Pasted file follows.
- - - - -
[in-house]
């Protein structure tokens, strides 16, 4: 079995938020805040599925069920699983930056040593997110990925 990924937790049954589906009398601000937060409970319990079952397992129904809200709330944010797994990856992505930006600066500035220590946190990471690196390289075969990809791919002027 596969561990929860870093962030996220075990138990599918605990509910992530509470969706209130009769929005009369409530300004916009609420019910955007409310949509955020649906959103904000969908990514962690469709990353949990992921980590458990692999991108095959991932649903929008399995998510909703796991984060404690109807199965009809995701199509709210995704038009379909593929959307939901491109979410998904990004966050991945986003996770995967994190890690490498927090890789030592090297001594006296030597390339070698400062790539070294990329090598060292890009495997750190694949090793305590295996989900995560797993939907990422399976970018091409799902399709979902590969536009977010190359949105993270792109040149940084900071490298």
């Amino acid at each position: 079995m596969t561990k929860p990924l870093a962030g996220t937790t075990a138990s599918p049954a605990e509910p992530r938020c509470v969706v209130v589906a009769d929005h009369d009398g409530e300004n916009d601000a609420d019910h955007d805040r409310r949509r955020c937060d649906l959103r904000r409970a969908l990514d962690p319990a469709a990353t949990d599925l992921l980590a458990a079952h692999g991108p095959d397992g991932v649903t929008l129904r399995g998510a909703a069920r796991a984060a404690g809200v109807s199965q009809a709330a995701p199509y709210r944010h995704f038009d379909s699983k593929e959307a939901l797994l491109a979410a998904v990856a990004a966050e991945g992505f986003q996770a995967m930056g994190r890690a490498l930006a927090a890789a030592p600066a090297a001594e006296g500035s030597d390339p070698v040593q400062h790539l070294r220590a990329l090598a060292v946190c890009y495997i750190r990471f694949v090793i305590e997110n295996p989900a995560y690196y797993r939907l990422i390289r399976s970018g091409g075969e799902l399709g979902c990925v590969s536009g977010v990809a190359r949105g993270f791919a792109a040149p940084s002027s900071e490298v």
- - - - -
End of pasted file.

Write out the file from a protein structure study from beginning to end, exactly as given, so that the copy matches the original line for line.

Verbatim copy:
[in-house]
């Protein structure tokens, strides 16, 4: 079995938020805040599925069920699983930056040593997110990925 990924937790049954589906009398601000937060409970319990079952397992129904809200709330944010797994990856992505930006600066500035220590946190990471690196390289075969990809791919002027 596969561990929860870093962030996220075990138990599918605990509910992530509470969706209130009769929005009369409530300004916009609420019910955007409310949509955020649906959103904000969908990514962690469709990353949990992921980590458990692999991108095959991932649903929008399995998510909703796991984060404690109807199965009809995701199509709210995704038009379909593929959307939901491109979410998904990004966050991945986003996770995967994190890690490498927090890789030592090297001594006296030597390339070698400062790539070294990329090598060292890009495997750190694949090793305590295996989900995560797993939907990422399976970018091409799902399709979902590969536009977010190359949105993270792109040149940084900071490298």
């Amino acid at each position: 079995m596969t561990k929860p990924l870093a962030g996220t937790t075990a138990s599918p049954a605990e509910p992530r938020c509470v969706v209130v589906a009769d929005h009369d009398g409530e300004n916009d601000a609420d019910h955007d805040r409310r949509r955020c937060d649906l959103r904000r409970a969908l990514d962690p319990a469709a990353t949990d599925l992921l980590a458990a079952h692999g991108p095959d397992g991932v649903t929008l129904r399995g998510a909703a069920r796991a984060a404690g809200v109807s199965q009809a709330a995701p199509y709210r944010h995704f038009d379909s699983k593929e959307a939901l797994l491109a979410a998904v990856a990004a966050e991945g992505f986003q996770a995967m930056g994190r890690a490498l930006a927090a890789a030592p600066a090297a001594e006296g500035s030597d390339p070698v040593q400062h790539l070294r220590a990329l090598a060292v946190c890009y495997i750190r990471f694949v090793i305590e997110n295996p989900a995560y690196y797993r939907l990422i390289r399976s970018g091409g075969e799902l399709g979902c990925v590969s536009g977010v990809a190359r949105g993270f791919a792109a040149p940084s002027s900071e490298v």